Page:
Lessons Learned – Putting It in a Nutshell
As may be apparent from the above narrative, events have been unfolding at a furious pace on Cape Cod as numerous wind energy projects have come to a head.
I am embarrassed to admit that what took us many hundreds of man hours to appreciate -– or at least to enunciate –- the former Attorney General, and current Senator, from Connecticut, Senator Richard Blumenthal , was able to size up in a matter of days, or even minutes, upon having been presented with a similar problem in Connecticut by making two very perceptive points:
1) Senator Blumenthal said, in his press conference in early January on this subject, that the current process, as prescribed in Connecticut, is virtually “lawless.”
When questioned on this point, Senator Blumenthal was quick to clarify: he did not mean that the applicants, the Siting Council, or anyone else was breaking the law. What he meant was that “there simply are no laws” to provide the standard protections to property owners, communities and other stakeholders. None.
2) After hearing the litany of problems that had been revealed, or had ensued, from projects on Cape Cod and all over the world, Senator Blumenthal observed that the fundamental problem is that industrial wind energy installations are essentially “incompatible” with other, pre-existing, and wholly legitimate, rights and uses of property for residential development; for scenic and historic preservation; for recreation; and for natural conservation.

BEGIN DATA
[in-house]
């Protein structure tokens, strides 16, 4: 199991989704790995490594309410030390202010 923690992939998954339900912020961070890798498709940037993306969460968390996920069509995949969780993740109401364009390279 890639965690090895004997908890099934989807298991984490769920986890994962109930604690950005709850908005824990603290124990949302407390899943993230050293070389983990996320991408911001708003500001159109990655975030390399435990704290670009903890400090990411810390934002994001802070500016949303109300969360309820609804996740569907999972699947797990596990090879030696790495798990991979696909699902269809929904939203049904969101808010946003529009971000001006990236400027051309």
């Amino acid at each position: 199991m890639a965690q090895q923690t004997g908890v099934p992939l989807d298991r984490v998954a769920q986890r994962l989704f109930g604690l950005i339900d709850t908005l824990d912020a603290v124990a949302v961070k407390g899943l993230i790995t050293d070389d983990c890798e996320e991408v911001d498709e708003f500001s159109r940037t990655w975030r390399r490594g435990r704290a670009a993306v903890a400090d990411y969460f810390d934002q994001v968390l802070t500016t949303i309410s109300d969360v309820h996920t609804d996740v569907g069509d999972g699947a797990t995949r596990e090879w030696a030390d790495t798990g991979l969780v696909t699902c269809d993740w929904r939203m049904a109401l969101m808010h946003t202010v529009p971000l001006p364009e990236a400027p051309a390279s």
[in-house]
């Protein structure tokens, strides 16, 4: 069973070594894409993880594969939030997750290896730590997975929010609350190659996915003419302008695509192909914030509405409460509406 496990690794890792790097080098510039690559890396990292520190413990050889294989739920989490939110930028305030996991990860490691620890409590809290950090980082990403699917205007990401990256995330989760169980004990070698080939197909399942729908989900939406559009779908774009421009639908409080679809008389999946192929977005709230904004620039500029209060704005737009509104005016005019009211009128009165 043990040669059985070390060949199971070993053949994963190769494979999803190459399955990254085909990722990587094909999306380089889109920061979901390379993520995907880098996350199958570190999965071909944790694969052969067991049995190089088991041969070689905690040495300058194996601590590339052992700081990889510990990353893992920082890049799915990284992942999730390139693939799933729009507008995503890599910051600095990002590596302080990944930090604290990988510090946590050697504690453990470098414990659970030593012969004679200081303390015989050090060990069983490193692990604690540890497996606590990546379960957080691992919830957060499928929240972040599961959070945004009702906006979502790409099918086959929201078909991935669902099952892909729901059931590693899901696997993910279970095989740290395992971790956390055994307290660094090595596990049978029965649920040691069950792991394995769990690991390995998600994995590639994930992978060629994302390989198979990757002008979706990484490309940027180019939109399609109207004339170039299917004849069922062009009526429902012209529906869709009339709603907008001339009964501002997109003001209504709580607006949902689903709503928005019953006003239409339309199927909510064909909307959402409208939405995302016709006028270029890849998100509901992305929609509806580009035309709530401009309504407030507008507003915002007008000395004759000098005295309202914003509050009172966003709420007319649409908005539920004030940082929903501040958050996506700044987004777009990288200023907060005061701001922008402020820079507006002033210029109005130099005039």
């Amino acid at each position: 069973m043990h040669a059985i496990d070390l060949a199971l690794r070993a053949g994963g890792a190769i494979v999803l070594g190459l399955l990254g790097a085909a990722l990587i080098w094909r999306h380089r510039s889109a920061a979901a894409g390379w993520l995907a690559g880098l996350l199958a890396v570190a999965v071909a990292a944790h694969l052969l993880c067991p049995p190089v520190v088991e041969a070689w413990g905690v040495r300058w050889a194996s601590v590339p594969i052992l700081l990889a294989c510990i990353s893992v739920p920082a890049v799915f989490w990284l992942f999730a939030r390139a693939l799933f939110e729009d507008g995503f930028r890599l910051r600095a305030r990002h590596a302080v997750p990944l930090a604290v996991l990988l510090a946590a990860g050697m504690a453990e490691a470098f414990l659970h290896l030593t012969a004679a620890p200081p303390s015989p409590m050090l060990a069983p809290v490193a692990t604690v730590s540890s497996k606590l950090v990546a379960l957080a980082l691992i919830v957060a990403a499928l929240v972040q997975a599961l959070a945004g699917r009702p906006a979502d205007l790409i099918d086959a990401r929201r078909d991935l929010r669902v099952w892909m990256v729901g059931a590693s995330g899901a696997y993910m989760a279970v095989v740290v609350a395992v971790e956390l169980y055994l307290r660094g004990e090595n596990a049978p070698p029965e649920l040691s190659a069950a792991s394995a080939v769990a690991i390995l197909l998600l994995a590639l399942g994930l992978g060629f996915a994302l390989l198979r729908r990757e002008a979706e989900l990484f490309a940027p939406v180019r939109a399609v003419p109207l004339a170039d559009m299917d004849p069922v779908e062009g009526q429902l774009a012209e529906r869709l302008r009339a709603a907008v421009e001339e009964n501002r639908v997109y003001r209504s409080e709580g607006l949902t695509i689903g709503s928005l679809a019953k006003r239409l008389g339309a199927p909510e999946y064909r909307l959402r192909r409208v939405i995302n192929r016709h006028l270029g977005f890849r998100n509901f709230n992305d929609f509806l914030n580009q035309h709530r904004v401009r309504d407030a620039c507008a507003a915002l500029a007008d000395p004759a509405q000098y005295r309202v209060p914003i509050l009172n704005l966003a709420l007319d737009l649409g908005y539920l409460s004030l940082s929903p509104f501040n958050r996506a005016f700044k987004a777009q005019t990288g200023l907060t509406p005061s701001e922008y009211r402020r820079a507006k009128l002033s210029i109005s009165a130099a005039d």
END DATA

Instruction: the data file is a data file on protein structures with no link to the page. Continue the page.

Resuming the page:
Industrial wind turbines –- towering 400 and 500 feet in the air, with a rotor width in excess of 300 feet, with individual blades weighing over 7 tons rotating at speeds in excess of 150 mph and emitting loud, unrelenting, repetitive, rhythmic, high intensity, pulsing noise and flicker — are nothing less than giant, industrial, kinetic physical power plants.
They are massive in scale; they are dominant, intimidating and incongruous on the landscape; they emit industrial noise –- 24 hours a day –- which is demonstrably much more destructive to health and much more disturbing than noise of comparable loudness from other more familiar sources such as railroads, airports or highways; they drive off and disrupt wildlife; and they therefore constitute a distinct threat to the use and enjoyment of property for other purposes and objectives, such as residential development, recreation, historic preservation or conservation.
I would like to extend Senator Blumenthal’s analysis a bit to propose the following framework for describing, and evaluating, this problem –- the same framework I have proposed to the Cape Cod Commission:
1) Acknowledge the legitimacy of the rights and interests of existing property owners.
Regrettably, the usual point of departure for the discussion of the merits of any proposal is the assertion by the proponents of “our need to promote the development of renewable energy”; to reduce green house gas emissions; to meet a State renewable energy goal; or to earn revenue for the Town.
But, in so doing, we fail to acknowledge the legitimacy of existing property holders who were there first; the actual code of the zoning bylaws or Special Permit provisions; hundreds of years of legal tradition; and even the Bill of Rights.
All of these sources reinforce the idea that no developer has the right to impair the use and enjoyment of property by his neighbors or to impose unreasonable costs upon the community.
Wind energy developers invariably presume that their interests should supersede all others –- to be accorded some sort of special status as if we were in a time of war — even though all of the financial benefits of the project accrue to the developer and all of the adverse consequences and external costs of the project are imposed upon innocent third parties.